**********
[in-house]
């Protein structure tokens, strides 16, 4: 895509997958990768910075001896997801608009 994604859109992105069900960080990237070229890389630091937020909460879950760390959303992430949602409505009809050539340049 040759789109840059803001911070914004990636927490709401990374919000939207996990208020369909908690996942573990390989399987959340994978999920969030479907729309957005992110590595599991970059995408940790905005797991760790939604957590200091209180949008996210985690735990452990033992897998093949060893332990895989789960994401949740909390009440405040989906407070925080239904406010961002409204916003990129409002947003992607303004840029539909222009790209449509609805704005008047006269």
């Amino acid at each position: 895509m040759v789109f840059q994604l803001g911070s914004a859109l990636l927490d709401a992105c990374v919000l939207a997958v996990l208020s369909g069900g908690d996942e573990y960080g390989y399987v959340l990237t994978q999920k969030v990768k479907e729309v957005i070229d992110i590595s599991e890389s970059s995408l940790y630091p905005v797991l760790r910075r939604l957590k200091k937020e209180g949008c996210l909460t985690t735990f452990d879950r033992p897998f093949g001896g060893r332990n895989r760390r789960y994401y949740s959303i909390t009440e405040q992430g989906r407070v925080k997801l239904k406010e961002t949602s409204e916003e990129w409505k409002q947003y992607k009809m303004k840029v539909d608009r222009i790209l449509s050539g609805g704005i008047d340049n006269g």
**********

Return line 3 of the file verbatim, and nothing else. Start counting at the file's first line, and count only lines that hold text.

């Amino acid at each position: 895509m040759v789109f840059q994604l803001g911070s914004a859109l990636l927490d709401a992105c990374v919000l939207a997958v996990l208020s369909g069900g908690d996942e573990y960080g390989y399987v959340l990237t994978q999920k969030v990768k479907e729309v957005i070229d992110i590595s599991e890389s970059s995408l940790y630091p905005v797991l760790r910075r939604l957590k200091k937020e209180g949008c996210l909460t985690t735990f452990d879950r033992p897998f093949g001896g060893r332990n895989r760390r789960y994401y949740s959303i909390t009440e405040q992430g989906r407070v925080k997801l239904k406010e961002t949602s409204e916003e990129w409505k409002q947003y992607k009809m303004k840029v539909d608009r222009i790209l449509s050539g609805g704005i008047d340049n006269g």